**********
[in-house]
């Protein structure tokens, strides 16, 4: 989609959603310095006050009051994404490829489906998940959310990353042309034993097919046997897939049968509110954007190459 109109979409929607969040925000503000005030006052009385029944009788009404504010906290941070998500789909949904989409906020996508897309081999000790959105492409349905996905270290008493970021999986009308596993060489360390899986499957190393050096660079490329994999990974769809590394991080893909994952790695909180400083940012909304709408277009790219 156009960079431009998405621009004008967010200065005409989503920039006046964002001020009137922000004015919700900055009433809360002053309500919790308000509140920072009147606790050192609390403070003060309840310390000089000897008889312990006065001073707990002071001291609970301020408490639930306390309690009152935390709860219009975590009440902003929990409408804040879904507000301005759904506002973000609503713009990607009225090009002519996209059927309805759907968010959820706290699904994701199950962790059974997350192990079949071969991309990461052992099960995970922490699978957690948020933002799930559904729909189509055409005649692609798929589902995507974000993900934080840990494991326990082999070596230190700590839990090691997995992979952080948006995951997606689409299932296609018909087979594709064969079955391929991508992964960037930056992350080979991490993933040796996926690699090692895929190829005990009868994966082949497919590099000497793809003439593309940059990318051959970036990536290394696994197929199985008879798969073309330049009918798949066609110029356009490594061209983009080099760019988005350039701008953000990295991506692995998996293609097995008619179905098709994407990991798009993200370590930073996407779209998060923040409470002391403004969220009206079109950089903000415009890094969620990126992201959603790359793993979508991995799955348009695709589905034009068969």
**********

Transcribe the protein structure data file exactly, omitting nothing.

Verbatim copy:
[in-house]
């Protein structure tokens, strides 16, 4: 989609959603310095006050009051994404490829489906998940959310990353042309034993097919046997897939049968509110954007190459 109109979409929607969040925000503000005030006052009385029944009788009404504010906290941070998500789909949904989409906020996508897309081999000790959105492409349905996905270290008493970021999986009308596993060489360390899986499957190393050096660079490329994999990974769809590394991080893909994952790695909180400083940012909304709408277009790219 156009960079431009998405621009004008967010200065005409989503920039006046964002001020009137922000004015919700900055009433809360002053309500919790308000509140920072009147606790050192609390403070003060309840310390000089000897008889312990006065001073707990002071001291609970301020408490639930306390309690009152935390709860219009975590009440902003929990409408804040879904507000301005759904506002973000609503713009990607009225090009002519996209059927309805759907968010959820706290699904994701199950962790059974997350192990079949071969991309990461052992099960995970922490699978957690948020933002799930559904729909189509055409005649692609798929589902995507974000993900934080840990494991326990082999070596230190700590839990090691997995992979952080948006995951997606689409299932296609018909087979594709064969079955391929991508992964960037930056992350080979991490993933040796996926690699090692895929190829005990009868994966082949497919590099000497793809003439593309940059990318051959970036990536290394696994197929199985008879798969073309330049009918798949066609110029356009490594061209983009080099760019988005350039701008953000990295991506692995998996293609097995008619179905098709994407990991798009993200370590930073996407779209998060923040409470002391403004969220009206079109950089903000415009890094969620990126992201959603790359793993979508991995799955348009695709589905034009068969």